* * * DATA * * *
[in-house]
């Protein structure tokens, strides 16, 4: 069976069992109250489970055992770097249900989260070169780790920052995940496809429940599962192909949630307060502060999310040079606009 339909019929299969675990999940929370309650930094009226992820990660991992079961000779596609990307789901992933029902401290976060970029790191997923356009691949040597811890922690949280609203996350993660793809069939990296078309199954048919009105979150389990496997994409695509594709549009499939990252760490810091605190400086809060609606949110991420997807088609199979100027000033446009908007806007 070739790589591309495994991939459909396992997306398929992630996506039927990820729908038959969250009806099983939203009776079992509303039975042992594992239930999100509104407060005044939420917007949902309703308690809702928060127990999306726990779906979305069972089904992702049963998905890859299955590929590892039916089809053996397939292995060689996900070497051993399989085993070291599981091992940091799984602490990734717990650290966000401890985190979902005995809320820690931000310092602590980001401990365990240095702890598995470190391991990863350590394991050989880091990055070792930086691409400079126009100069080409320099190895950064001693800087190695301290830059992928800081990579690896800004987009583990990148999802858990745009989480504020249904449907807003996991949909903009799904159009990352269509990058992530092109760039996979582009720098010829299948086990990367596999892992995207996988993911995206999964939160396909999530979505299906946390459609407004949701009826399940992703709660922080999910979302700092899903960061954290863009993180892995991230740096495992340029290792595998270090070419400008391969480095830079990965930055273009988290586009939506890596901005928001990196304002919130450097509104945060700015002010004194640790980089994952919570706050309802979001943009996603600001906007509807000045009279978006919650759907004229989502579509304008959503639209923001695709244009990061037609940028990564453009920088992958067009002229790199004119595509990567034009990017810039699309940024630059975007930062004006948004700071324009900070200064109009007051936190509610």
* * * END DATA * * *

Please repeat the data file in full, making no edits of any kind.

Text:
[in-house]
């Protein structure tokens, strides 16, 4: 069976069992109250489970055992770097249900989260070169780790920052995940496809429940599962192909949630307060502060999310040079606009 339909019929299969675990999940929370309650930094009226992820990660991992079961000779596609990307789901992933029902401290976060970029790191997923356009691949040597811890922690949280609203996350993660793809069939990296078309199954048919009105979150389990496997994409695509594709549009499939990252760490810091605190400086809060609606949110991420997807088609199979100027000033446009908007806007 070739790589591309495994991939459909396992997306398929992630996506039927990820729908038959969250009806099983939203009776079992509303039975042992594992239930999100509104407060005044939420917007949902309703308690809702928060127990999306726990779906979305069972089904992702049963998905890859299955590929590892039916089809053996397939292995060689996900070497051993399989085993070291599981091992940091799984602490990734717990650290966000401890985190979902005995809320820690931000310092602590980001401990365990240095702890598995470190391991990863350590394991050989880091990055070792930086691409400079126009100069080409320099190895950064001693800087190695301290830059992928800081990579690896800004987009583990990148999802858990745009989480504020249904449907807003996991949909903009799904159009990352269509990058992530092109760039996979582009720098010829299948086990990367596999892992995207996988993911995206999964939160396909999530979505299906946390459609407004949701009826399940992703709660922080999910979302700092899903960061954290863009993180892995991230740096495992340029290792595998270090070419400008391969480095830079990965930055273009988290586009939506890596901005928001990196304002919130450097509104945060700015002010004194640790980089994952919570706050309802979001943009996603600001906007509807000045009279978006919650759907004229989502579509304008959503639209923001695709244009990061037609940028990564453009920088992958067009002229790199004119595509990567034009990017810039699309940024630059975007930062004006948004700071324009900070200064109009007051936190509610």